With an Agile approach to performance improvement, people are seen as the source of value, rather than the problem that needs fixing, and tools and processes are designed to free teams to perform the irreducible activities that only people working together can accomplish. Here are some best practices for aligning the needs of people, teams and organizations.
1129 items found
The top three agile methods are all about self-something, and these phrases provide a key to the unspoken core of agile development. And it's Crystal clear that self-awareness is crucial.
Even in times of economic uncertainty, this writer argues that you should tackle risky projects--but manage the risk using lean and agile methods.
While there can be many causes for a team consistently not meeting iteration goals, this writer finds that a misunderstanding of what the buffer is for--or simply not respecting that buffer--is a leading cause.
The typical response to tough economic times is for IT leaders to make across-the-board cuts. While the cost savings are immediate, they are drastic, one-time fixes that introduce risk and don't position the organization for future survival.
Need some PM magic? The Merlin Exercise can help project managers benefit from engaging the team in backward planning from the desired end goal--making it great for iteration and release planning where the end goal can be described.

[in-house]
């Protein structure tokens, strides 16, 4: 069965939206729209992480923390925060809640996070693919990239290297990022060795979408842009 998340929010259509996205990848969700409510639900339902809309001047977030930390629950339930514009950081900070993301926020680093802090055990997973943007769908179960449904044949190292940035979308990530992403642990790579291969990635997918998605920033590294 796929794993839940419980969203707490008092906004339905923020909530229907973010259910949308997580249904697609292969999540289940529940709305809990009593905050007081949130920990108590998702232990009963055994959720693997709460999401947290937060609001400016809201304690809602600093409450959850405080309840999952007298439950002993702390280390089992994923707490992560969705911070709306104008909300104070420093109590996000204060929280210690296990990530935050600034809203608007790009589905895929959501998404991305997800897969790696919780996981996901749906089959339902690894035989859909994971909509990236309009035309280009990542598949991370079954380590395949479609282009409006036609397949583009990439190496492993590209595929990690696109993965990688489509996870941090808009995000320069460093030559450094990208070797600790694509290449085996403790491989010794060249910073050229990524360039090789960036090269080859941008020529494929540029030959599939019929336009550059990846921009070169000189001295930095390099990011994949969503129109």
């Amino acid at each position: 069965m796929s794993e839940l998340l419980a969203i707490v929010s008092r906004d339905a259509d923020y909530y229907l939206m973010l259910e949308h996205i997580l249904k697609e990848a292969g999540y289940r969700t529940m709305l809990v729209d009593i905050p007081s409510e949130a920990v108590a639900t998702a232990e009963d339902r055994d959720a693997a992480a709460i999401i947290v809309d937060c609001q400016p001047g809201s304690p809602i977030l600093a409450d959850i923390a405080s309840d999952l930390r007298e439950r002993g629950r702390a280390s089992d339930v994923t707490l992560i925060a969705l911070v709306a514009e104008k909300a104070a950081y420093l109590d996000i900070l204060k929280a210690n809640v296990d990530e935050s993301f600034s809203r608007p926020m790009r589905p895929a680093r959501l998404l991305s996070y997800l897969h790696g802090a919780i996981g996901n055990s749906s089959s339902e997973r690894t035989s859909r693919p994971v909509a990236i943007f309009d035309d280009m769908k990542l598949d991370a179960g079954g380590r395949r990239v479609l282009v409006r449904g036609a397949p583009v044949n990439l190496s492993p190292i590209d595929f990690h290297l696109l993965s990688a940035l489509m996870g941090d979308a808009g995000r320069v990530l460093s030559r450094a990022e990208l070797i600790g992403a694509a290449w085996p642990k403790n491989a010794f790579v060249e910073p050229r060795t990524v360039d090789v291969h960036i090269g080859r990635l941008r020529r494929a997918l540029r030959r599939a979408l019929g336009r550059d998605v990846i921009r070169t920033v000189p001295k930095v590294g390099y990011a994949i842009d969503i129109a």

How an IT outsourcing services provider called on its Russian “connections,” innovative project management techniques and a bit of old-fashioned code detangling to help a Boston software company fix a slower-than-ideal program in record time.
We need to apply more focus on valuable activities toward valuable outcomes. With this in mind, let’s examine six “power tips” that can help us focus on valuable activities, simplify our processes and enable the “necessary” to speak.
…would still look like modern project management. The value-driven benefits of scrums, stories and showcases have made sense well before the emergence of Agile. And they certainly aren’t incompatible with so-called “traditional” project management concepts and techniques.
Fixed contractual restrictions like timelines, budget and scope can be impractical on the Agile project. Here, Agile thought leaders Rachel Weston and Chris Spagnuolo share some ideas for breaking through the “iron triangle” during the contract phase of an Agile project.